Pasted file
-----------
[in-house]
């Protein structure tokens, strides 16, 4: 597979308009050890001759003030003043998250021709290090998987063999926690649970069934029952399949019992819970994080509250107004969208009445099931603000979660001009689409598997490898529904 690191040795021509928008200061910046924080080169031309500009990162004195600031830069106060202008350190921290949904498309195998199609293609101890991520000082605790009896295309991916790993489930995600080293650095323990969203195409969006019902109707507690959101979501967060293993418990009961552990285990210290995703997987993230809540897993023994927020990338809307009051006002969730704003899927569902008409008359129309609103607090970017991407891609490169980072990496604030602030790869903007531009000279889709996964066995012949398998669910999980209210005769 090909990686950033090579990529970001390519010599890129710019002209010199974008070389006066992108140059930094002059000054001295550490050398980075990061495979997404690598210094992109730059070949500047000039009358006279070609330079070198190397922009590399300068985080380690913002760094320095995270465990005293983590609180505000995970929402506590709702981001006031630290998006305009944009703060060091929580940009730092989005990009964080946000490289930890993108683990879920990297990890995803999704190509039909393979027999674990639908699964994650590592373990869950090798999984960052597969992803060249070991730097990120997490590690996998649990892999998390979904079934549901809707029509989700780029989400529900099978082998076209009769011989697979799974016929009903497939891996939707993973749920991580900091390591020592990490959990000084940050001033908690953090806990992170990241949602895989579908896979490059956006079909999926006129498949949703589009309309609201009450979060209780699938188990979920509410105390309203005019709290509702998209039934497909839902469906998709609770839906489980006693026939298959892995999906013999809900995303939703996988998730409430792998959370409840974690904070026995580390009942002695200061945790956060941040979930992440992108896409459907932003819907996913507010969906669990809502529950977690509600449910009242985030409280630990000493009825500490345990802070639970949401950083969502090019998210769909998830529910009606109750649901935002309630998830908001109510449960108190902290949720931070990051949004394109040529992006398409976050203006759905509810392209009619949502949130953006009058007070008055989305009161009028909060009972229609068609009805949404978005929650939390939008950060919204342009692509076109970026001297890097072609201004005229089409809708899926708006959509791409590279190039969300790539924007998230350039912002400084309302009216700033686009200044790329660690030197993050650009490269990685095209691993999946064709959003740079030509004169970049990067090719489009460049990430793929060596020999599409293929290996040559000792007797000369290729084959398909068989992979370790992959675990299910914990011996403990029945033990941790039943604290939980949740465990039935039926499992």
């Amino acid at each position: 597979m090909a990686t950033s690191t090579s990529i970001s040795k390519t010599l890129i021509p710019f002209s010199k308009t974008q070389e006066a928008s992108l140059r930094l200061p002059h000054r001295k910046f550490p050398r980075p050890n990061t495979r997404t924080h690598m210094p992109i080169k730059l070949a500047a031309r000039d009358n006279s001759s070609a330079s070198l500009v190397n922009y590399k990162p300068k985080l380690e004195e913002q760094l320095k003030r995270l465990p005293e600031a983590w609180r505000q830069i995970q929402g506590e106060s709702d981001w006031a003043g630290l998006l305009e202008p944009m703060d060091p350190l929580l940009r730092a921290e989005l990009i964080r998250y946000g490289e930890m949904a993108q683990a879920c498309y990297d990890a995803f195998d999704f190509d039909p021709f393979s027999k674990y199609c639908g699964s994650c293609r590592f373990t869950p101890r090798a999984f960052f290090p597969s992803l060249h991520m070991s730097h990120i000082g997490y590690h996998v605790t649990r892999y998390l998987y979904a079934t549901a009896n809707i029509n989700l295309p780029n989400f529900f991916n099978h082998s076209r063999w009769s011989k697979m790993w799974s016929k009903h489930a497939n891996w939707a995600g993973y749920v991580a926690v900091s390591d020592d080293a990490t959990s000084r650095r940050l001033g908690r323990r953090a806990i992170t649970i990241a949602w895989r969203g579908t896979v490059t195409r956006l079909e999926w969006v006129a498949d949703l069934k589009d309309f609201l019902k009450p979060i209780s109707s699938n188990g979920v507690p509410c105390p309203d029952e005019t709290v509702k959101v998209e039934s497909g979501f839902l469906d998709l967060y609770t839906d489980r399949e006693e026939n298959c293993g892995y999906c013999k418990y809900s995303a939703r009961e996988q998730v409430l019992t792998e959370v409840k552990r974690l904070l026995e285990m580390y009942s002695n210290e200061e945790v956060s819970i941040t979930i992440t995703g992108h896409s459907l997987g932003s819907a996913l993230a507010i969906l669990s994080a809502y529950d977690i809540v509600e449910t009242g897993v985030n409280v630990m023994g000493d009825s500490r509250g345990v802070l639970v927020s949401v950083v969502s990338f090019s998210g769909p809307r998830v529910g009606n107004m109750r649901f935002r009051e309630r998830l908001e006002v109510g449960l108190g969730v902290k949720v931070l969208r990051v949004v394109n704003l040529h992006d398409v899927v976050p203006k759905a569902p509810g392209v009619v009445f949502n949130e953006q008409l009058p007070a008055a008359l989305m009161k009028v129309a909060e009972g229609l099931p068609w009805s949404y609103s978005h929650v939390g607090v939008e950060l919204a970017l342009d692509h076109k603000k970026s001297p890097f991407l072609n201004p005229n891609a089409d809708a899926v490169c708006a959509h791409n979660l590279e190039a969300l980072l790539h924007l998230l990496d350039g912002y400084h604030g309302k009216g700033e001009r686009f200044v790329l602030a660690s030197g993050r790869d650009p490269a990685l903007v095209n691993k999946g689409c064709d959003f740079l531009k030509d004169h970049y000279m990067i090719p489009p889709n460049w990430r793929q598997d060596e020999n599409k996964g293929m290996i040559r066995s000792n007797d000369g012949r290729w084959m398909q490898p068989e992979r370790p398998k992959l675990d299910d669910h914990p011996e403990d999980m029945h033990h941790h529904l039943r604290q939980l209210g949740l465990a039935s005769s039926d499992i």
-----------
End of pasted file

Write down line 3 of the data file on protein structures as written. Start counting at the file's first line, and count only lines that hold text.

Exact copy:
């Amino acid at each position: 597979m090909a990686t950033s690191t090579s990529i970001s040795k390519t010599l890129i021509p710019f002209s010199k308009t974008q070389e006066a928008s992108l140059r930094l200061p002059h000054r001295k910046f550490p050398r980075p050890n990061t495979r997404t924080h690598m210094p992109i080169k730059l070949a500047a031309r000039d009358n006279s001759s070609a330079s070198l500009v190397n922009y590399k990162p300068k985080l380690e004195e913002q760094l320095k003030r995270l465990p005293e600031a983590w609180r505000q830069i995970q929402g506590e106060s709702d981001w006031a003043g630290l998006l305009e202008p944009m703060d060091p350190l929580l940009r730092a921290e989005l990009i964080r998250y946000g490289e930890m949904a993108q683990a879920c498309y990297d990890a995803f195998d999704f190509d039909p021709f393979s027999k674990y199609c639908g699964s994650c293609r590592f373990t869950p101890r090798a999984f960052f290090p597969s992803l060249h991520m070991s730097h990120i000082g997490y590690h996998v605790t649990r892999y998390l998987y979904a079934t549901a009896n809707i029509n989700l295309p780029n989400f529900f991916n099978h082998s076209r063999w009769s011989k697979m790993w799974s016929k009903h489930a497939n891996w939707a995600g993973y749920v991580a926690v900091s390591d020592d080293a990490t959990s000084r650095r940050l001033g908690r323990r953090a806990i992170t649970i990241a949602w895989r969203g579908t896979v490059t195409r956006l079909e999926w969006v006129a498949d949703l069934k589009d309309f609201l019902k009450p979060i209780s109707s699938n188990g979920v507690p509410c105390p309203d029952e005019t709290v509702k959101v998209e039934s497909g979501f839902l469906d998709l967060y609770t839906d489980r399949e006693e026939n298959c293993g892995y999906c013999k418990y809900s995303a939703r009961e996988q998730v409430l019992t792998e959370v409840k552990r974690l904070l026995e285990m580390y009942s002695n210290e200061e945790v956060s819970i941040t979930i992440t995703g992108h896409s459907l997987g932003s819907a996913l993230a507010i969906l669990s994080a809502y529950d977690i809540v509600e449910t009242g897993v985030n409280v630990m023994g000493d009825s500490r509250g345990v802070l639970v927020s949401v950083v969502s990338f090019s998210g769909p809307r998830v529910g009606n107004m109750r649901f935002r009051e309630r998830l908001e006002v109510g449960l108190g969730v902290k949720v931070l969208r990051v949004v394109n704003l040529h992006d398409v899927v976050p203006k759905a569902p509810g392209v009619v009445f949502n949130e953006q008409l009058p007070a008055a008359l989305m009161k009028v129309a909060e009972g229609l099931p068609w009805s949404y609103s978005h929650v939390g607090v939008e950060l919204a970017l342009d692509h076109k603000k970026s001297p890097f991407l072609n201004p005229n891609a089409d809708a899926v490169c708006a959509h791409n979660l590279e190039a969300l980072l790539h924007l998230l990496d350039g912002y400084h604030g309302k009216g700033e001009r686009f200044v790329l602030a660690s030197g993050r790869d650009p490269a990685l903007v095209n691993k999946g689409c064709d959003f740079l531009k030509d004169h970049y000279m990067i090719p489009p889709n460049w990430r793929q598997d060596e020999n599409k996964g293929m290996i040559r066995s000792n007797d000369g012949r290729w084959m398909q490898p068989e992979r370790p398998k992959l675990d299910d669910h914990p011996e403990d999980m029945h033990h941790h529904l039943r604290q939980l209210g949740l465990a039935s005769s039926d499992i």